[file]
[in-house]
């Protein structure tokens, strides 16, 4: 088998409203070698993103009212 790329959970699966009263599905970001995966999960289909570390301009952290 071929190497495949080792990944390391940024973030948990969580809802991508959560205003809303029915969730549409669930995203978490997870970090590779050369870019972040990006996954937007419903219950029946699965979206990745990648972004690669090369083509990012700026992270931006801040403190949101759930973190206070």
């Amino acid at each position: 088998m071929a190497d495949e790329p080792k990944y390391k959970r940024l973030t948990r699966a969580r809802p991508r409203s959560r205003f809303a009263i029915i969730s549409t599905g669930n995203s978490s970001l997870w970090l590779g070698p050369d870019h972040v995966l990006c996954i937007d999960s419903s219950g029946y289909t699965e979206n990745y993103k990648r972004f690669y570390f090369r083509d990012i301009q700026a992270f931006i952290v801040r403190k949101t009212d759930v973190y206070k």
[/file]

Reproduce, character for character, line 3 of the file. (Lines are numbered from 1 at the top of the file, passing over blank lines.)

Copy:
């Amino acid at each position: 088998m071929a190497d495949e790329p080792k990944y390391k959970r940024l973030t948990r699966a969580r809802p991508r409203s959560r205003f809303a009263i029915i969730s549409t599905g669930n995203s978490s970001l997870w970090l590779g070698p050369d870019h972040v995966l990006c996954i937007d999960s419903s219950g029946y289909t699965e979206n990745y993103k990648r972004f690669y570390f090369r083509d990012i301009q700026a992270f931006i952290v801040r403190k949101t009212d759930v973190y206070k």